Unfortunately, the collectibles didn’t really motivate me this time around. I found that I got every useful upgrade about halfway through the game. With nothing else to entice me, no new items showing up in the shop, and nothing else I had to rank up except for the absurd level 100 completion bonus which is a good 50+ levels away from literally everything else in the game, I simply started playing each level through linearly, start to finish. I stopped revisiting old levels, stopped picking up figments, and pushed my way forward to the next big set-piece.
I’ve done a lot of complaining, but I want to reassure you, this is not a bad game. There is a lot in Psychonauts 2 to love. The aforementioned set-pieces are fantastic. Fighting a giant neon gambling octopus, for example, is something I’ll remember simply for its absurdity, as is riding around a giant bowling ball through a city of germs inside a bowling shoe, terrified that the end of days will come when the attendant sprays the shoes with disinfectant.
The best set-pieces, however, all deal with mental health. As I said before, many indie games have grappled with mental health before, but Psychonauts 2 knows how to do it with style. It deals with PTSD, depression, anxiety, trauma, dementia, addiction, and so many other heavy topics with a levity that makes them easier to understand yet never punches down toward victims. It has fantastic messages about being willing to ask for help when you can’t deal with things yourself, with accepting yourself and others, flaws and all, and with the incredible toll loss, violence, and war takes on us and our brains.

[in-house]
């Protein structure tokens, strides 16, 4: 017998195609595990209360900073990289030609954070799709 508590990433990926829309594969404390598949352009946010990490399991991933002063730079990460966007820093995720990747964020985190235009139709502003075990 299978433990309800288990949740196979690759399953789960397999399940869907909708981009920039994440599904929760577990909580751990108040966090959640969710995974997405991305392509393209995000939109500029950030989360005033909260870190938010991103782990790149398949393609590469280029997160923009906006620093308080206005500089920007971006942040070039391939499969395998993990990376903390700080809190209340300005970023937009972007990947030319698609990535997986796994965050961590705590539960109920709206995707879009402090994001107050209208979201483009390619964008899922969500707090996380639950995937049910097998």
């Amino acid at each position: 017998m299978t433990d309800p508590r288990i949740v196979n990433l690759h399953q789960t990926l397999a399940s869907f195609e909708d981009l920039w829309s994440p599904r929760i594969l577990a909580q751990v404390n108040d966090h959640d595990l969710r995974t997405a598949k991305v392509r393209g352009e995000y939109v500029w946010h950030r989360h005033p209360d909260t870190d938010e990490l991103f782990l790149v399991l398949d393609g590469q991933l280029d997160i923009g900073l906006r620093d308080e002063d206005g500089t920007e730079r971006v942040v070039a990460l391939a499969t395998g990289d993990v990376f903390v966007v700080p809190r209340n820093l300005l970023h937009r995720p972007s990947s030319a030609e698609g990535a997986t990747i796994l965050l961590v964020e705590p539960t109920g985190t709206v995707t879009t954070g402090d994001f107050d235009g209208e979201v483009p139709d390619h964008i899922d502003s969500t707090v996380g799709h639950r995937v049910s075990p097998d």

There’s one area of the game that I really resonate with. You are exploring the mind of someone who is prone to panic attacks and overstimulation. It shows this through a 60’s pastiche of technicolor sights and sounds that gets so fast and intense that eventually you can’t see or hear anything. It becomes too much. You literally can’t function. So… the mind dissociates. It blocks everything out and leaves you in an empty mindscape. It pushes everyone it knows, everything it knows, away and withdraws. It finds peace from the panic attacks, but it’s left with nothing. No friends. No memories. Just emptiness.
Psychonauts 2 is very, very, smart when it comes to portraying mental illness. I’ve never seen a better description of what it’s like to have a panic attack in games or any other media.
In the end, that’s what kept me playing. It’s very rare to see a game with so much to say about mental health that one can say it in such an accurate yet humorous way. That’s what sets Psychonauts 2 apart from all the other indie games that have delved into mental illness. It keeps topics light while still giving them a sense of gravity.